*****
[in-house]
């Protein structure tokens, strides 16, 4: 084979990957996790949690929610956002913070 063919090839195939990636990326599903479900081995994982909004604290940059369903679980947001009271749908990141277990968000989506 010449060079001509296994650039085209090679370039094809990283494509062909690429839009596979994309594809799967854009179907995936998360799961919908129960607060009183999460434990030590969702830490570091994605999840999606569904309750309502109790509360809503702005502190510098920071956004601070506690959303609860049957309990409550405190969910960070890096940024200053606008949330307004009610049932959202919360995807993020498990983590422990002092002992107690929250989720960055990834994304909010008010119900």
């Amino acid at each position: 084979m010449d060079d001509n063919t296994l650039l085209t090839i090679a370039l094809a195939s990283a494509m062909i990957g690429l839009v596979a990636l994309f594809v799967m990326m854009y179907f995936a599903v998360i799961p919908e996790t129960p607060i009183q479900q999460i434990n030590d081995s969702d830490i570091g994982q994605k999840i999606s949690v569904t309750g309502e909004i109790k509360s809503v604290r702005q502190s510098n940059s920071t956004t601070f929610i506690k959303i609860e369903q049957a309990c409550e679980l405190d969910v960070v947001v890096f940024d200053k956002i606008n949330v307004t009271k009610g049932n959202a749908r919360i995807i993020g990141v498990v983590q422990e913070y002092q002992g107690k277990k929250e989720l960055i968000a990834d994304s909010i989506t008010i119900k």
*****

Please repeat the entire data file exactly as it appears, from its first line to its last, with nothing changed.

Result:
[in-house]
């Protein structure tokens, strides 16, 4: 084979990957996790949690929610956002913070 063919090839195939990636990326599903479900081995994982909004604290940059369903679980947001009271749908990141277990968000989506 010449060079001509296994650039085209090679370039094809990283494509062909690429839009596979994309594809799967854009179907995936998360799961919908129960607060009183999460434990030590969702830490570091994605999840999606569904309750309502109790509360809503702005502190510098920071956004601070506690959303609860049957309990409550405190969910960070890096940024200053606008949330307004009610049932959202919360995807993020498990983590422990002092002992107690929250989720960055990834994304909010008010119900």
């Amino acid at each position: 084979m010449d060079d001509n063919t296994l650039l085209t090839i090679a370039l094809a195939s990283a494509m062909i990957g690429l839009v596979a990636l994309f594809v799967m990326m854009y179907f995936a599903v998360i799961p919908e996790t129960p607060i009183q479900q999460i434990n030590d081995s969702d830490i570091g994982q994605k999840i999606s949690v569904t309750g309502e909004i109790k509360s809503v604290r702005q502190s510098n940059s920071t956004t601070f929610i506690k959303i609860e369903q049957a309990c409550e679980l405190d969910v960070v947001v890096f940024d200053k956002i606008n949330v307004t009271k009610g049932n959202a749908r919360i995807i993020g990141v498990v983590q422990e913070y002092q002992g107690k277990k929250e989720l960055i968000a990834d994304s909010i989506t008010i119900k």